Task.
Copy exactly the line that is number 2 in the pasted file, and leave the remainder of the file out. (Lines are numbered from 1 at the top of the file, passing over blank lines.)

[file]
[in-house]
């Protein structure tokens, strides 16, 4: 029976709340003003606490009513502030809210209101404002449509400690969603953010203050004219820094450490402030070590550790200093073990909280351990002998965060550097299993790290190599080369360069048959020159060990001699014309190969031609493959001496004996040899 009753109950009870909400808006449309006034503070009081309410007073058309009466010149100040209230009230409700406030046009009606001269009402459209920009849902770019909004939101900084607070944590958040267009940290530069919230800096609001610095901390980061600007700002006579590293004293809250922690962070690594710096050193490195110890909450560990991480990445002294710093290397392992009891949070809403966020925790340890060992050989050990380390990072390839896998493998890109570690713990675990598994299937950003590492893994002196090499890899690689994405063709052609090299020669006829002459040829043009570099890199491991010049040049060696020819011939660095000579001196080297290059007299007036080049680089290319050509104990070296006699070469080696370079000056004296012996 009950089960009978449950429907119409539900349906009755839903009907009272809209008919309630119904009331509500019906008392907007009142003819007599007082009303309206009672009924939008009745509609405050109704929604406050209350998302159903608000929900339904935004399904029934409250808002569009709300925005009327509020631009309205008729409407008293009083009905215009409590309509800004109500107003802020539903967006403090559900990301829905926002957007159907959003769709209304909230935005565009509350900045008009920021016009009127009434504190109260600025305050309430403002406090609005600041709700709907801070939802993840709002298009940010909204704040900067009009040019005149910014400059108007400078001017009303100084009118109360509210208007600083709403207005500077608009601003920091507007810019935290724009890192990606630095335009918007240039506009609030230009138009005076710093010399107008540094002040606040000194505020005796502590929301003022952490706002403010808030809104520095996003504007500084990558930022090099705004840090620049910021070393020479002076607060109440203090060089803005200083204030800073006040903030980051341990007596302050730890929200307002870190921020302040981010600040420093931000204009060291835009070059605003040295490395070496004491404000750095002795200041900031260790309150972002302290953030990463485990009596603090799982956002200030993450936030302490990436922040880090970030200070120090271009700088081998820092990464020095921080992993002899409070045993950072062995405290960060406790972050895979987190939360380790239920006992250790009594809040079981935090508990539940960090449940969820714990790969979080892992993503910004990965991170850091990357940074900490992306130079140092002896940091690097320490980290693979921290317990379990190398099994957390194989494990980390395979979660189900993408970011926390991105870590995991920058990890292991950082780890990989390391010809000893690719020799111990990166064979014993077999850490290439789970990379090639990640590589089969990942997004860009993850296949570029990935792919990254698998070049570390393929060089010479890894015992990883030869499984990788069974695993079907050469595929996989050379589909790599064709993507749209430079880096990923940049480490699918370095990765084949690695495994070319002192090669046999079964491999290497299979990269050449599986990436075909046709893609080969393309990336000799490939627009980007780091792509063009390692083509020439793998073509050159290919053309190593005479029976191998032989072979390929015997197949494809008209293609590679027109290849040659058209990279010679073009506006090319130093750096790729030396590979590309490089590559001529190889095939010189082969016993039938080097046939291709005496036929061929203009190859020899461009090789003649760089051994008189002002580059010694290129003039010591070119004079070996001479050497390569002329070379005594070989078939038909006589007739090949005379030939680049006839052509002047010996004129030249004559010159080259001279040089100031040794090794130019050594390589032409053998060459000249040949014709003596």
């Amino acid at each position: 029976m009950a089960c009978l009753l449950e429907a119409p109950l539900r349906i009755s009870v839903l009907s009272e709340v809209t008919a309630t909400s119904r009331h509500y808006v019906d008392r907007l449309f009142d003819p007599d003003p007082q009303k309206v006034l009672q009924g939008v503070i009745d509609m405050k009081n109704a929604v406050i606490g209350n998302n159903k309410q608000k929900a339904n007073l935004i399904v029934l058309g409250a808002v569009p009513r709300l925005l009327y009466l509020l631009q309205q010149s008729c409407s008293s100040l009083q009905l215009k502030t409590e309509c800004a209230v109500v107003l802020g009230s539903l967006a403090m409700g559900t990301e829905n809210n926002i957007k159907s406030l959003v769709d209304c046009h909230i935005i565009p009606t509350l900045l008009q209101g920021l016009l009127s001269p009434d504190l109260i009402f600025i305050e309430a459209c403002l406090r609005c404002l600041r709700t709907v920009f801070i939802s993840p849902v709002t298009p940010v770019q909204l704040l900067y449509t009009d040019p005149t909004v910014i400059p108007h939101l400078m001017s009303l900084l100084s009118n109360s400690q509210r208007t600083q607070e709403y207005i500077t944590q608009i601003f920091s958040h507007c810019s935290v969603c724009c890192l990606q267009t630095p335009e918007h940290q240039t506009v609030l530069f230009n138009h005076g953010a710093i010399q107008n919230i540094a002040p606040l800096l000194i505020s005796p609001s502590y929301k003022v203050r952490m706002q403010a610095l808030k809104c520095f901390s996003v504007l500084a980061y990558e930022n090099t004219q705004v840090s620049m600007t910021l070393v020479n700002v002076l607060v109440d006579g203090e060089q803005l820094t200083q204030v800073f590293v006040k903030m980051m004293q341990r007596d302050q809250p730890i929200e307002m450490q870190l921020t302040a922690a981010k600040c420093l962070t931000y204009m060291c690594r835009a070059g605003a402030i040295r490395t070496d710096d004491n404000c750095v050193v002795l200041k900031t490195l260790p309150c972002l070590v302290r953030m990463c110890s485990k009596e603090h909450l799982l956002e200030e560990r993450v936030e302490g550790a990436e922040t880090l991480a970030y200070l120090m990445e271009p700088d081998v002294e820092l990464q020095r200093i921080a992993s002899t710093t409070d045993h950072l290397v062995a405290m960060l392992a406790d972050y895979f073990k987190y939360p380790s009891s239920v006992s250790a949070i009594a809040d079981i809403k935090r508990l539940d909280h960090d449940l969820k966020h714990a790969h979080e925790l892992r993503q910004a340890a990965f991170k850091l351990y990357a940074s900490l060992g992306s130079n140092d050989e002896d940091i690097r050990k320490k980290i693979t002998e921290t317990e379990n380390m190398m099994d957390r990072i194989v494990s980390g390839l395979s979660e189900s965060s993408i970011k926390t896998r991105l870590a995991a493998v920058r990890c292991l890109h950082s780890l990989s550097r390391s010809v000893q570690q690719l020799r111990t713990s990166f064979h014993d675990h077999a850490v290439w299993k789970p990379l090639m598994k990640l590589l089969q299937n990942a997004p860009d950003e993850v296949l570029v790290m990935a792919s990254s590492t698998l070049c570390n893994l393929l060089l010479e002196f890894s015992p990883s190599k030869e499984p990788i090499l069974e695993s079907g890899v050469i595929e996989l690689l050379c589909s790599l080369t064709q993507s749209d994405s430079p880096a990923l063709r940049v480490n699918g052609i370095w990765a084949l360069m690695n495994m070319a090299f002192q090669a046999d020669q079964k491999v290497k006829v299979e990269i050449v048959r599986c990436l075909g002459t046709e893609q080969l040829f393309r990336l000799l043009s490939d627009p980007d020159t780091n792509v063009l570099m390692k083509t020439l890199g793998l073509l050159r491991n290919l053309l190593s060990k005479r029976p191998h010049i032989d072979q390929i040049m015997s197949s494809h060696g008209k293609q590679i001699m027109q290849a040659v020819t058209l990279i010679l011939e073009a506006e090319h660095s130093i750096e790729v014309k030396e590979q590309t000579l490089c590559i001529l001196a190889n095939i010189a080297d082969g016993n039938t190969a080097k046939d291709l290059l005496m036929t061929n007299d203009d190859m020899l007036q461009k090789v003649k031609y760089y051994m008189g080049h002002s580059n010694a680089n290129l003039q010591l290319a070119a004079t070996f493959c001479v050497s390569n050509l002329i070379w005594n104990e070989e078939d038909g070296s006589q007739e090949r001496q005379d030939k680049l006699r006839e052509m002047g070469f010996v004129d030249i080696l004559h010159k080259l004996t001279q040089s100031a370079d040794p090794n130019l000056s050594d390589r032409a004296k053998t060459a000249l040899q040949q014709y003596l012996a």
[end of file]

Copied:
């Protein structure tokens, strides 16, 4: 029976709340003003606490009513502030809210209101404002449509400690969603953010203050004219820094450490402030070590550790200093073990909280351990002998965060550097299993790290190599080369360069048959020159060990001699014309190969031609493959001496004996040899 009753109950009870909400808006449309006034503070009081309410007073058309009466010149100040209230009230409700406030046009009606001269009402459209920009849902770019909004939101900084607070944590958040267009940290530069919230800096609001610095901390980061600007700002006579590293004293809250922690962070690594710096050193490195110890909450560990991480990445002294710093290397392992009891949070809403966020925790340890060992050989050990380390990072390839896998493998890109570690713990675990598994299937950003590492893994002196090499890899690689994405063709052609090299020669006829002459040829043009570099890199491991010049040049060696020819011939660095000579001196080297290059007299007036080049680089290319050509104990070296006699070469080696370079000056004296012996 009950089960009978449950429907119409539900349906009755839903009907009272809209008919309630119904009331509500019906008392907007009142003819007599007082009303309206009672009924939008009745509609405050109704929604406050209350998302159903608000929900339904935004399904029934409250808002569009709300925005009327509020631009309205008729409407008293009083009905215009409590309509800004109500107003802020539903967006403090559900990301829905926002957007159907959003769709209304909230935005565009509350900045008009920021016009009127009434504190109260600025305050309430403002406090609005600041709700709907801070939802993840709002298009940010909204704040900067009009040019005149910014400059108007400078001017009303100084009118109360509210208007600083709403207005500077608009601003920091507007810019935290724009890192990606630095335009918007240039506009609030230009138009005076710093010399107008540094002040606040000194505020005796502590929301003022952490706002403010808030809104520095996003504007500084990558930022090099705004840090620049910021070393020479002076607060109440203090060089803005200083204030800073006040903030980051341990007596302050730890929200307002870190921020302040981010600040420093931000204009060291835009070059605003040295490395070496004491404000750095002795200041900031260790309150972002302290953030990463485990009596603090799982956002200030993450936030302490990436922040880090970030200070120090271009700088081998820092990464020095921080992993002899409070045993950072062995405290960060406790972050895979987190939360380790239920006992250790009594809040079981935090508990539940960090449940969820714990790969979080892992993503910004990965991170850091990357940074900490992306130079140092002896940091690097320490980290693979921290317990379990190398099994957390194989494990980390395979979660189900993408970011926390991105870590995991920058990890292991950082780890990989390391010809000893690719020799111990990166064979014993077999850490290439789970990379090639990640590589089969990942997004860009993850296949570029990935792919990254698998070049570390393929060089010479890894015992990883030869499984990788069974695993079907050469595929996989050379589909790599064709993507749209430079880096990923940049480490699918370095990765084949690695495994070319002192090669046999079964491999290497299979990269050449599986990436075909046709893609080969393309990336000799490939627009980007780091792509063009390692083509020439793998073509050159290919053309190593005479029976191998032989072979390929015997197949494809008209293609590679027109290849040659058209990279010679073009506006090319130093750096790729030396590979590309490089590559001529190889095939010189082969016993039938080097046939291709005496036929061929203009190859020899461009090789003649760089051994008189002002580059010694290129003039010591070119004079070996001479050497390569002329070379005594070989078939038909006589007739090949005379030939680049006839052509002047010996004129030249004559010159080259001279040089100031040794090794130019050594390589032409053998060459000249040949014709003596």